Mentor’s talk: know-how from Matt Tom

At ProVeg Incubator, we work with more than 75 mentors with different backgrounds and expertise. Now, it’s time for you to get to know more about them and their know-how on the alt-protein industry. Let’s start with Matt Tom.

Matt Tom is a specialist in food technology strategy and execution. Within these areas, he is dedicated to new product development, commercialisation, scaling, and manufacturing. Matt has more than 15 years experience in almost all aspects of the value chain – from post-harvest to marketing. He is founder and president of MTCC, a consulting company active in the food industry. As such, he has introduced several plant-based startups to the market. Some of the companies he mentored, including Impossible Foods and Eat Just, are now household names around the world. 

Matt shared some of his insights on startup development with us, as well as his current perceptions of the plant-based market. 

Tell us briefly about your background and how you came to set up your consulting company.

Matt: I specialise in new-product development, commercialisation, scaling, and manufacturing. I like to tell people that when I do my job well (i.e. launching the product into the marketplace), I’m basically out of a job! 

After going through this process a couple of times, I realised that early startups only ever have one product in the pipeline, so I would always be out of a job! That was my ‘ah-ha’ moment, and so I decided to start working for myself as an independent consultant! And, of course, over the years, I wanted to take on more projects to help move the industry as a whole forward faster. And now I’ve got myself a small business!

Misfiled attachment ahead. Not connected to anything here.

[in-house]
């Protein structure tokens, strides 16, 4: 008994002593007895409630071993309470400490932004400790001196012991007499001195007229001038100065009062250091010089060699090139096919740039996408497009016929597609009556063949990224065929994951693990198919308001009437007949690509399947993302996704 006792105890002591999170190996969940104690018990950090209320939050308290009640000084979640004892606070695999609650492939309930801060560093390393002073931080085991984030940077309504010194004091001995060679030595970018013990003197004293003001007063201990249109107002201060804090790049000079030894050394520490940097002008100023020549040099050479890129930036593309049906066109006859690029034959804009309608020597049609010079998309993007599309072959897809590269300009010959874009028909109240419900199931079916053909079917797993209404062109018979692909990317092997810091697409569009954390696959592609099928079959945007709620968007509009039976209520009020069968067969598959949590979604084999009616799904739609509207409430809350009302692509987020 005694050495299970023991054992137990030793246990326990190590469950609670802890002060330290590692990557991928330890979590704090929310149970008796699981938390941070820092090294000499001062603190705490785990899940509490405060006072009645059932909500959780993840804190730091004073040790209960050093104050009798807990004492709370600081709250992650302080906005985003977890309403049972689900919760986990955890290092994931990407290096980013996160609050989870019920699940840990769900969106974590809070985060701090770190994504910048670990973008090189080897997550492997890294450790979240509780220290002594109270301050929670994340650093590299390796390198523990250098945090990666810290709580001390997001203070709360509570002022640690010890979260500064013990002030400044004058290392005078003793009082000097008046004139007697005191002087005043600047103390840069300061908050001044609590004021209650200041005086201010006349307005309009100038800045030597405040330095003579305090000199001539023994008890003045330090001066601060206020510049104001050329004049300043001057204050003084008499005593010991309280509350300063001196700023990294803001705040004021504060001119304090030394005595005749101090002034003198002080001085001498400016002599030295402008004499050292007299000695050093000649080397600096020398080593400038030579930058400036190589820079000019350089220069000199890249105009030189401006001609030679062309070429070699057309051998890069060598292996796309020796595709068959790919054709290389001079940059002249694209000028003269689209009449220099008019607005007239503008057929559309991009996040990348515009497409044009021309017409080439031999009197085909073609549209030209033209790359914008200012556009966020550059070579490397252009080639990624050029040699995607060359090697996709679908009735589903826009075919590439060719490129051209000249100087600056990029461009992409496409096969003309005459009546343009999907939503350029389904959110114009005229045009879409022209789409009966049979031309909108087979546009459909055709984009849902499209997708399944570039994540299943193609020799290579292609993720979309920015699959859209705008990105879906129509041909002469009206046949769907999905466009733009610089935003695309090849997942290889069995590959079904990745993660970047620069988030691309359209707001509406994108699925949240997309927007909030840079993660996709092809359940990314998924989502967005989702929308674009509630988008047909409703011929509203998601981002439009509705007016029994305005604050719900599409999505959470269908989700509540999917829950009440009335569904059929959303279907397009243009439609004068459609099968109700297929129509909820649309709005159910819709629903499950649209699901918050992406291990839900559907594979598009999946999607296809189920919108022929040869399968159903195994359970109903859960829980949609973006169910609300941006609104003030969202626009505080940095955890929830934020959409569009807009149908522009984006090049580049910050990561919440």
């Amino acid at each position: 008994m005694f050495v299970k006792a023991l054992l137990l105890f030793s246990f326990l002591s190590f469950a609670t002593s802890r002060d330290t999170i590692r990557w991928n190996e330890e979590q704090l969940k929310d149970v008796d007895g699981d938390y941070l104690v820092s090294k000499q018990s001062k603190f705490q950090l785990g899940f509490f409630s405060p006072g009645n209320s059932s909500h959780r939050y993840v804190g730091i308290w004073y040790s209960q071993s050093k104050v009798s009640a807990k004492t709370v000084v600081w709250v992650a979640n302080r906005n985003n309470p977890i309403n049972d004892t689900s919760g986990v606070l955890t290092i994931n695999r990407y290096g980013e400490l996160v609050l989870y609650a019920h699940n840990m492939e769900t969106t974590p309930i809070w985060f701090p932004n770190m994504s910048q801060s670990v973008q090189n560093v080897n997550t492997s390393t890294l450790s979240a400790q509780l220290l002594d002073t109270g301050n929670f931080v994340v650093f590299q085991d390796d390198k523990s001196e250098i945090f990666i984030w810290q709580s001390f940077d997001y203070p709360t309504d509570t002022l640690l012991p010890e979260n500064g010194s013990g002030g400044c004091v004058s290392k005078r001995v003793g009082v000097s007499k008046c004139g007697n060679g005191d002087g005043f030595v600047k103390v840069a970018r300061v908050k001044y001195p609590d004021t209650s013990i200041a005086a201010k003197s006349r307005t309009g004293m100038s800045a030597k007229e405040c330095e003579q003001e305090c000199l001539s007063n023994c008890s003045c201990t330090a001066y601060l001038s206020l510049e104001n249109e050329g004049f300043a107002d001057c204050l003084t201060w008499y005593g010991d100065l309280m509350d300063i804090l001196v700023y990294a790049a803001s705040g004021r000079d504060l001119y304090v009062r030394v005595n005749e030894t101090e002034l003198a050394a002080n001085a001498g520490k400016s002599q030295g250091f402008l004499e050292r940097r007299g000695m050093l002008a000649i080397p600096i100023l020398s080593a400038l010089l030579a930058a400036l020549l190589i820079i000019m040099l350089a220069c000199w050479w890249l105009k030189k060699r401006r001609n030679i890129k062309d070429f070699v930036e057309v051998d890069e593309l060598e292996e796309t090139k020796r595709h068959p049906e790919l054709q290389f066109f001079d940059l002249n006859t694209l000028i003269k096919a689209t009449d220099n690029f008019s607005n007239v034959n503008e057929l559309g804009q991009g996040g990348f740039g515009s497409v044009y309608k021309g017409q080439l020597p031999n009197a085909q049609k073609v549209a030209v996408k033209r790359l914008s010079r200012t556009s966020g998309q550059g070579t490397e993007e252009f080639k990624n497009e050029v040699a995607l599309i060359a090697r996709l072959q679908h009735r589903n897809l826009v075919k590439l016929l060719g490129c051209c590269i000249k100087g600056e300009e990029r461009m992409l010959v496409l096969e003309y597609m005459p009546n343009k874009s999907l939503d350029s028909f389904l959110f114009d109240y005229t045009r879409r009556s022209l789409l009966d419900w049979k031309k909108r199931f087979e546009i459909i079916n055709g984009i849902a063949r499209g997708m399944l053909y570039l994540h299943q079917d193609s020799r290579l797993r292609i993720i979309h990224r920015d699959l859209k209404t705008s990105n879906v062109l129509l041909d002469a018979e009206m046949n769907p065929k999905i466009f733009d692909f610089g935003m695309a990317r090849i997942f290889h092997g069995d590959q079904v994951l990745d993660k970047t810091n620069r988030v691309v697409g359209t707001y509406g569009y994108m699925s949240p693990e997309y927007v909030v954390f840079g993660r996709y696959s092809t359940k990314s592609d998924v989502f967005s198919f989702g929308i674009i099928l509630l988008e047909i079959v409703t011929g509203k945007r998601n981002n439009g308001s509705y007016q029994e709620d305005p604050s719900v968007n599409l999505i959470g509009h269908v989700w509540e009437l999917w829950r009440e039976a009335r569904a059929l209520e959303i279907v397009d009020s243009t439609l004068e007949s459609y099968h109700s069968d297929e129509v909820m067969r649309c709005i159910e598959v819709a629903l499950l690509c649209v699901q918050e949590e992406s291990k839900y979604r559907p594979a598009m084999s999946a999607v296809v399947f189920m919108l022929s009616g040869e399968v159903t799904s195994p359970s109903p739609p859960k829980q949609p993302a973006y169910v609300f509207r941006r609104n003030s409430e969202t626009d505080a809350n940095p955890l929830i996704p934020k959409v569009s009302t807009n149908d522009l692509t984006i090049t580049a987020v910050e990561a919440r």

What are the key points you look at when working with a startup?

Matt: Because my company started out from my own skill-sets, I usually engaged with startups right at that transition stage where things are ready to move off the bench and into the larger world (e.g. scaling up). However, I noticed that as I started scaling these prototypes, it was necessary to go back upstream to fix countless issues – another ‘ah-ha’ moment’ I decided to try to get involved earlier in the development timeline and help guide R&D teams using a ‘design-for-manufacture’ mindset.

Supporting startups earlier led to three fundamental questions that I used to ask when helping to formulate product-development and go-to market strategies:

  • What is the mission and what are the values that drive you? How do these relate to your customer?
  • Are you actually a product company, or a technology company that thinks it’s a product company?
  • Is there really a specific problem to be solved? Or do you have a solution in search of a problem?

If you were to found a food startup today, which category would you focus on and why? (seafood, egg, snacks, etc)

Matt: Personally, I would focus on adding value or recapturing what are traditionally considered “food-waste streams” because it’s a huge global inefficiency. This could be actual food waste such as unsold produce due to consumer dislike, without there being quality or safety issues. Or it could be waste streams from another process (such as the material left over after protein extraction) where there is actually still a lot of useful biomaterial. I feel like it’s a poor form to continually need new fresh sources when there’s still untapped potential.

Supermarket’s food waste